In 2010 NRCM's Dylan Voorhees suggested that by 2012 it would be possible that wind power could be supplying 20% of New England's electricity needs. Don't take our word for it. Simply scroll to the 24 minutes and 45 second mark at the following link. http://video.mainepublic.org/video/1652940404/
It's now roughly eight years later and wind power accounts for only 3.2% of New England's electricity.
2018 is the ten year anniversary of Maine's expedited wind law. It's time for NRCM to take a look back and rethink their position on this law which was written by the wind industry for the wind industry.
Much has changed over this period. Not the least of what's happened is many Mainers have been hurt badly by wind and many other Mainers are increasingly aware that industrial wind in Maine simply has not delivered on its promises. Also, the push for renewables over reliables has resulted in Massachusetts blocking badly needed natural gas pipelines to Maine. Large hydroelectricity has also been blocked.
Economically speaking, the poorer one is, the more the resulting high electricity rates have hurt you. While I'm sure this was not intended, it's what happens when less expensive electricity is thwarted by teams of attorneys and others from Boston, Portland and even more far flung places that care not for Maine.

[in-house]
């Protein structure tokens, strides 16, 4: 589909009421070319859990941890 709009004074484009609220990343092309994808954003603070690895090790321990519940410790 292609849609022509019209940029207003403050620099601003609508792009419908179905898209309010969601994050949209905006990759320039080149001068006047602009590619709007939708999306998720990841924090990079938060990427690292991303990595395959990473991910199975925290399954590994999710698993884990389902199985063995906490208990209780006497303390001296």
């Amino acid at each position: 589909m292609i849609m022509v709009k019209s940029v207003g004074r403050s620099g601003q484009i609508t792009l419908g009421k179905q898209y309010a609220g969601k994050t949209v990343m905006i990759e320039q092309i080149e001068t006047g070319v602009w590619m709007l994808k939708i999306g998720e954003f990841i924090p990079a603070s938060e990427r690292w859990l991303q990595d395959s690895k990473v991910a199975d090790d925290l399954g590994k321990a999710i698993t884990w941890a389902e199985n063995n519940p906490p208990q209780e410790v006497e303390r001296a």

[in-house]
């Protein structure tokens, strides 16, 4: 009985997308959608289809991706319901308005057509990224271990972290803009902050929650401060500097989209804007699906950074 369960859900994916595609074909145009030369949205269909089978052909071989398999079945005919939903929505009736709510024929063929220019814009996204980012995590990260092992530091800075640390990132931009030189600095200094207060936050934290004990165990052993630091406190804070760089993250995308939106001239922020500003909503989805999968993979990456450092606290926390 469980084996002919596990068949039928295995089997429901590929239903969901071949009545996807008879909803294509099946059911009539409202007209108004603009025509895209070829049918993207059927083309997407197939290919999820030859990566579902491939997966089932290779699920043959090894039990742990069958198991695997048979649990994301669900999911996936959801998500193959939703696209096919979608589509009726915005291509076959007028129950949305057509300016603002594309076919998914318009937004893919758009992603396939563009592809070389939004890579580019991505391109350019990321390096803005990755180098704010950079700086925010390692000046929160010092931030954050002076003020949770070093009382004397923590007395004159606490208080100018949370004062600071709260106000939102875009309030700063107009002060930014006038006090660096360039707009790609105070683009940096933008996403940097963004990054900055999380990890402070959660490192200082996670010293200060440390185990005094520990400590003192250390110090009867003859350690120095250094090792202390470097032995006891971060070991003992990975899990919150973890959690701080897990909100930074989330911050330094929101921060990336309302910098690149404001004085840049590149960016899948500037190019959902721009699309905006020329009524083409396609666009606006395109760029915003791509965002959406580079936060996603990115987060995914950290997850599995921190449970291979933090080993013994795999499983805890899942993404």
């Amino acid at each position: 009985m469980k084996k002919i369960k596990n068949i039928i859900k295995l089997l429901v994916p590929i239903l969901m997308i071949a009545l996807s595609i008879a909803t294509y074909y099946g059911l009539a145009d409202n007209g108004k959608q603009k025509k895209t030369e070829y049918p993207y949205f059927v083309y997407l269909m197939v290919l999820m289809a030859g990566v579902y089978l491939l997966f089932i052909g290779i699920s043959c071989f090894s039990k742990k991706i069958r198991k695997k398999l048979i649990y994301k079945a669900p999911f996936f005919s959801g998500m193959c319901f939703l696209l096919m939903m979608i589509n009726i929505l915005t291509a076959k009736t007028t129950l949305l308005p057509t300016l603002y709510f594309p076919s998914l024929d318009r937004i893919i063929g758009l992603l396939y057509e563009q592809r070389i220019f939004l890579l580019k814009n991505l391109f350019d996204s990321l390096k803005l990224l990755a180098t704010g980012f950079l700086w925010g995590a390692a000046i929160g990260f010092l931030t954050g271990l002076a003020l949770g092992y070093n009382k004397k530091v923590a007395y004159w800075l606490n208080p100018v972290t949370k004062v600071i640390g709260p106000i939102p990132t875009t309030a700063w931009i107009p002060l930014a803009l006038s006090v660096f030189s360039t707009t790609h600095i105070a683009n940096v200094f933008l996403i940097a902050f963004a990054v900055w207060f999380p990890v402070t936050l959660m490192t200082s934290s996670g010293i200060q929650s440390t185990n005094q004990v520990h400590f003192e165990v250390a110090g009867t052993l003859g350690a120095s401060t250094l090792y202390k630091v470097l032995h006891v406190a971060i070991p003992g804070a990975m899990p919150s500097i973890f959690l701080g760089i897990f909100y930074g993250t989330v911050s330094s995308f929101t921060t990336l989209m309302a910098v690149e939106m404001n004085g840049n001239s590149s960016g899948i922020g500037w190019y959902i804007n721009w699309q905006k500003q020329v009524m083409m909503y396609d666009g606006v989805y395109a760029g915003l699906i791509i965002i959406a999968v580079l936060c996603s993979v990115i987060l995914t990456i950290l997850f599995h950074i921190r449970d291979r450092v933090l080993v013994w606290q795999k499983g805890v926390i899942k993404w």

Here is a table showing wind at only 3.2% of New England's electricity:
Detailed Excel here:
As noted on Guidestar, the Natural Resources Council of Maine seeks to protect the nature of Maine, now and for future generations, by harnessing the power of science, the law, and the voices of people who value Maine's environment. https://www.guidestar.org/profile/01-0270690 ;
Please listen to the growing chorus of voices coming from the people of Maine who value Maine's environment and are asking you to do a rethink about wind power in Maine. Many of us, particularly the poorest among us, have been badly hurt by your advocacy of industrial wind power in our state.
Does NRCM pay property tax on their headquarters building they presumably own at 3 Wade Street in Augusta? I'd guess many on their staff, particularly management make a lot more money than the poor Mainer who is getting hurt with electricity bills that are unnecessarily high because of efforts to block new natural gas pipelines for Maine. Why are non-profits often exempted from paying the property tax that the poor must pay when they can afford to handsomely reward themselves and sometimes even have headquarters that are above average in grade?
I confess I used to contribute money to NRCM. Ain't happening again anytime soon.
Obviously, with the benefit of time, the haste to be a significant part of a movement has led to unintended consequences.
Electric bills are a household misery, scenic areas have been degraded, the regional electric network is in a state of anxiety as base-load generation plants facing severe market pressures from subsidized and intermittent resources retire prematurely.
NRCM has very intelligent people in their group and have come up with valuable ideas to combat pollution hurting Maine's health and special quality of place. But, Wind isn't one of them. With that, I confess I once, too, was endeared with the thought wind power was a magnificent and achievable human endeavor.
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